But DGKε does not appear to be expressed in some tissues [59], suggesting that there are other mechanisms to enrich PtdIns with unsaturated fatty acids. Since other DGKs do not seem to exhibit specificity for DAG that has unsaturated fatty acids, one way to maintain this enrichment of PtdIns with unsaturated fatty acids would be to couple PtdIns-specific phospholipase C enzymes with DGKs. Indeed, we found that DGKζ co-immunoprecipitated with the PtdIns-specific PLCs β and γ (M.K.T., unpublished observations and [87]). Collectively, these observations suggest that by producing PA, DGKε and possibly other DGKs, help maintain the proper fatty acid composition of PtdIns, and consequently DAG. They may do this either by having specificity for the fatty acid components of DAG or by associating with elements of the PtdIns cycle that have specificity.

5.2 A Drosophila DGK in the retina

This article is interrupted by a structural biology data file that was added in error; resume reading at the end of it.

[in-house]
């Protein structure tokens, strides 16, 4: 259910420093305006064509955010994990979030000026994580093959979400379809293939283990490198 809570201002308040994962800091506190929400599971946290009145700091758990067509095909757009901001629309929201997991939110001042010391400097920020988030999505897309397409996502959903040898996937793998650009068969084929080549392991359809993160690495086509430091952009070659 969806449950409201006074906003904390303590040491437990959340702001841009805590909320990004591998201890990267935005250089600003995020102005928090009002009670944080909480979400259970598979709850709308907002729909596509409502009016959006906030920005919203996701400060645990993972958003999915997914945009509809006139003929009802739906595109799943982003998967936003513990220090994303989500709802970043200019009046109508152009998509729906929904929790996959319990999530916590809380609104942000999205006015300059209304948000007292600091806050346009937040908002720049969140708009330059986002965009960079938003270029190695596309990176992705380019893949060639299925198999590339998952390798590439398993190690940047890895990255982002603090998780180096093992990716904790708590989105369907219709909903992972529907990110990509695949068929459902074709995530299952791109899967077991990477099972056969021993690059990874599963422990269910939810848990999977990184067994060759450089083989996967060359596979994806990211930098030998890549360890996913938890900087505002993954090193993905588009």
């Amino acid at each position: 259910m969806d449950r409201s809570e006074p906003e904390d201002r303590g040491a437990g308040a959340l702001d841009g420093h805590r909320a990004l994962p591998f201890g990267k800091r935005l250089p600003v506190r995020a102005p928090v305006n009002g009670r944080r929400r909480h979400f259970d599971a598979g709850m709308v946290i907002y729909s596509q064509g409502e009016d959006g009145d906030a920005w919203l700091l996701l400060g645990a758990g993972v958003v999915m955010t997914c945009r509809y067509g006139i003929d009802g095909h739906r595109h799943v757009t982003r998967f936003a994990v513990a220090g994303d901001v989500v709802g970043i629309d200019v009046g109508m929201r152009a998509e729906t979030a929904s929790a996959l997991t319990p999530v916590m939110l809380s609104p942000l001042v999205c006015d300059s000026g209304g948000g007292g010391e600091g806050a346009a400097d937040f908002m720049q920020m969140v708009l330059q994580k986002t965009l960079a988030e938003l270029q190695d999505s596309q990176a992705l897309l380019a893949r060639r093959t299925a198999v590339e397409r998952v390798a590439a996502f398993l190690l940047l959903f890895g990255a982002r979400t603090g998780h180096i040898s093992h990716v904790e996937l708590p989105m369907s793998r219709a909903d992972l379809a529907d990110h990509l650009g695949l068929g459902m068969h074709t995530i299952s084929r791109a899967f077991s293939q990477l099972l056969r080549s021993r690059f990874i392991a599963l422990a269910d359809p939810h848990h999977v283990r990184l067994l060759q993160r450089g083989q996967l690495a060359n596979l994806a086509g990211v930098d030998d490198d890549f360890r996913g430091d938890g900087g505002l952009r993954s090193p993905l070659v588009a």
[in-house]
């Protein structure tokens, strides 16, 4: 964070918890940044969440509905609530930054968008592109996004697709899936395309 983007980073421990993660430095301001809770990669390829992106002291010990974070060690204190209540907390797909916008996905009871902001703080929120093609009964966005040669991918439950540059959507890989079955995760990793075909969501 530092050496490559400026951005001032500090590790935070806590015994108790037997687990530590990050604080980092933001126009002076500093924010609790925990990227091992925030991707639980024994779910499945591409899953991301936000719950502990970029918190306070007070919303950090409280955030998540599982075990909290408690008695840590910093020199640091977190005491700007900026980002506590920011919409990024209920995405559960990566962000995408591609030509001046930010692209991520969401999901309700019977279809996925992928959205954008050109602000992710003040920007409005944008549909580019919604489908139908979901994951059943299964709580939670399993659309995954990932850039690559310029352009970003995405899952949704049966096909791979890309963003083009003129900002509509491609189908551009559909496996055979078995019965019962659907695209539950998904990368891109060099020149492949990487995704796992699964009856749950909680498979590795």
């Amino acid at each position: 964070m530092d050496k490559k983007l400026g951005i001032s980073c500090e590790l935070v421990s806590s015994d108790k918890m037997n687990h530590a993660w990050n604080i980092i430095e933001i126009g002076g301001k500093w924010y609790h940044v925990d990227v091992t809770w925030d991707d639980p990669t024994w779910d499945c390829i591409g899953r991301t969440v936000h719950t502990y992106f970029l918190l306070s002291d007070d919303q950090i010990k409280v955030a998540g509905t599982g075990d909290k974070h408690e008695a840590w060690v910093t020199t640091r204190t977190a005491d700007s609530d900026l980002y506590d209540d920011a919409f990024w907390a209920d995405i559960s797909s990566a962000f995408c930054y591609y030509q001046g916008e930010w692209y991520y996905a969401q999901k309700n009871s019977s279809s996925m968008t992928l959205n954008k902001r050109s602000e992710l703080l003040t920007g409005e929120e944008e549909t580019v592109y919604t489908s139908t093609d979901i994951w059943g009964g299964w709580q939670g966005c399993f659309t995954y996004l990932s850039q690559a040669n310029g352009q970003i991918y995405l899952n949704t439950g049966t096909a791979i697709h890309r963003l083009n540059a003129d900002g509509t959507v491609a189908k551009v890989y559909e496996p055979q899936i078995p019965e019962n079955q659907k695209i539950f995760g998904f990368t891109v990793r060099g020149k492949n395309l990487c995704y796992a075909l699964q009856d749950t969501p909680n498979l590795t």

A Drosophila eye-enriched DGK encoded by the rdgA locus that is similar to mammalian type IV DGKs also appears to be important for PtdIns re-synthesis. This DGK functions downstream from the 7TMR Drosophila photoreceptors. When a photon of light is absorbed by these receptors, PLC enzymes produce DAG, which is critical, because flies that harbor mutant PLC enzymes do not respond to light [88]. This DAG probably activates PKCs and other targets that promote activation of TRP channels, which leads to increased intracellular calcium[89]. The importance of the Drosophila DGK is indicated by rdgA mutant flies, which have constitutively active TRP channels and eventually develop retinal degeneration [90]. Presumably, the channels are constitutively active because of excess DAG, but no one has yet demonstrated high levels of DAG in rdgA mutant flies.